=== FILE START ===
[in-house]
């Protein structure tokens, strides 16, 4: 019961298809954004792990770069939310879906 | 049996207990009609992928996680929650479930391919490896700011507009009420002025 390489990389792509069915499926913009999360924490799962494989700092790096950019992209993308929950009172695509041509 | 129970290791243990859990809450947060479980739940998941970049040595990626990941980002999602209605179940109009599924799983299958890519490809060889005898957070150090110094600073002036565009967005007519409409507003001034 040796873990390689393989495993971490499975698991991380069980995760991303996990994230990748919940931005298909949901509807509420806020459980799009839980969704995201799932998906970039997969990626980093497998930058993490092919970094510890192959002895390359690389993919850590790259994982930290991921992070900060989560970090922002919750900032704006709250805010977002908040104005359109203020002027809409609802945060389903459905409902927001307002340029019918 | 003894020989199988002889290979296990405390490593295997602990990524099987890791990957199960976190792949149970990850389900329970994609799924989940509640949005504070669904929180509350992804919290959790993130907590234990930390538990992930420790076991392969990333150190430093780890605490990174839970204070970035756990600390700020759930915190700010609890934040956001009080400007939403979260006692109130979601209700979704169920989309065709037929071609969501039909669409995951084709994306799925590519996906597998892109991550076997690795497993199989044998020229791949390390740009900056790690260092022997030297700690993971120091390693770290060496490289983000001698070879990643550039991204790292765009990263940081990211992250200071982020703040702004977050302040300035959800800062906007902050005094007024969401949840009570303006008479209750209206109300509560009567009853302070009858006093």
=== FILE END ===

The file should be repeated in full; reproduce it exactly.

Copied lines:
[in-house]
């Protein structure tokens, strides 16, 4: 019961298809954004792990770069939310879906 | 049996207990009609992928996680929650479930391919490896700011507009009420002025 390489990389792509069915499926913009999360924490799962494989700092790096950019992209993308929950009172695509041509 | 129970290791243990859990809450947060479980739940998941970049040595990626990941980002999602209605179940109009599924799983299958890519490809060889005898957070150090110094600073002036565009967005007519409409507003001034 040796873990390689393989495993971490499975698991991380069980995760991303996990994230990748919940931005298909949901509807509420806020459980799009839980969704995201799932998906970039997969990626980093497998930058993490092919970094510890192959002895390359690389993919850590790259994982930290991921992070900060989560970090922002919750900032704006709250805010977002908040104005359109203020002027809409609802945060389903459905409902927001307002340029019918 | 003894020989199988002889290979296990405390490593295997602990990524099987890791990957199960976190792949149970990850389900329970994609799924989940509640949005504070669904929180509350992804919290959790993130907590234990930390538990992930420790076991392969990333150190430093780890605490990174839970204070970035756990600390700020759930915190700010609890934040956001009080400007939403979260006692109130979601209700979704169920989309065709037929071609969501039909669409995951084709994306799925590519996906597998892109991550076997690795497993199989044998020229791949390390740009900056790690260092022997030297700690993971120091390693770290060496490289983000001698070879990643550039991204790292765009990263940081990211992250200071982020703040702004977050302040300035959800800062906007902050005094007024969401949840009570303006008479209750209206109300509560009567009853302070009858006093």